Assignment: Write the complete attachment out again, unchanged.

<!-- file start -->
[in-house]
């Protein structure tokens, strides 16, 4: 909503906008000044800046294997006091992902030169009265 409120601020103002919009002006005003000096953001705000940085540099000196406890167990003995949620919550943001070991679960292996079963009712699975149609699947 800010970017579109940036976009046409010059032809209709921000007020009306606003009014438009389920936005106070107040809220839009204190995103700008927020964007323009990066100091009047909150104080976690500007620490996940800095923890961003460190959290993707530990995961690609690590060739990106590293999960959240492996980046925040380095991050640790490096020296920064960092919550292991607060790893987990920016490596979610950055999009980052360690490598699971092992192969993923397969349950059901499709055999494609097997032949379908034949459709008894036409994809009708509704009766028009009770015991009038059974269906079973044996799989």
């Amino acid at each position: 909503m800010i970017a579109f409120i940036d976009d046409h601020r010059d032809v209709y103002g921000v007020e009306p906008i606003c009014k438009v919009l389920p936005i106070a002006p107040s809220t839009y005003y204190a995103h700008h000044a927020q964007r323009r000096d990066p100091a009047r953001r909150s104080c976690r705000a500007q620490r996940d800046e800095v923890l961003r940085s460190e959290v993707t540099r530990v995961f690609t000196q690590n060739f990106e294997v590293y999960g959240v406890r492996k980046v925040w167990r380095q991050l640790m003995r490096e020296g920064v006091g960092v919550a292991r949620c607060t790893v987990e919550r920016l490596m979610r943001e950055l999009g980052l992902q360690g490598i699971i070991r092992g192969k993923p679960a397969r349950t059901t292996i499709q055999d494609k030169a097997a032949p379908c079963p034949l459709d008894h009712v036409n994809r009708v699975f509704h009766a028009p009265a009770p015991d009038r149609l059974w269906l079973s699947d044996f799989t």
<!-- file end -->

[in-house]
């Protein structure tokens, strides 16, 4: 909503906008000044800046294997006091992902030169009265 409120601020103002919009002006005003000096953001705000940085540099000196406890167990003995949620919550943001070991679960292996079963009712699975149609699947 800010970017579109940036976009046409010059032809209709921000007020009306606003009014438009389920936005106070107040809220839009204190995103700008927020964007323009990066100091009047909150104080976690500007620490996940800095923890961003460190959290993707530990995961690609690590060739990106590293999960959240492996980046925040380095991050640790490096020296920064960092919550292991607060790893987990920016490596979610950055999009980052360690490598699971092992192969993923397969349950059901499709055999494609097997032949379908034949459709008894036409994809009708509704009766028009009770015991009038059974269906079973044996799989």
């Amino acid at each position: 909503m800010i970017a579109f409120i940036d976009d046409h601020r010059d032809v209709y103002g921000v007020e009306p906008i606003c009014k438009v919009l389920p936005i106070a002006p107040s809220t839009y005003y204190a995103h700008h000044a927020q964007r323009r000096d990066p100091a009047r953001r909150s104080c976690r705000a500007q620490r996940d800046e800095v923890l961003r940085s460190e959290v993707t540099r530990v995961f690609t000196q690590n060739f990106e294997v590293y999960g959240v406890r492996k980046v925040w167990r380095q991050l640790m003995r490096e020296g920064v006091g960092v919550a292991r949620c607060t790893v987990e919550r920016l490596m979610r943001e950055l999009g980052l992902q360690g490598i699971i070991r092992g192969k993923p679960a397969r349950t059901t292996i499709q055999d494609k030169a097997a032949p379908c079963p034949l459709d008894h009712v036409n994809r009708v699975f509704h009766a028009p009265a009770p015991d009038r149609l059974w269906l079973s699947d044996f799989t």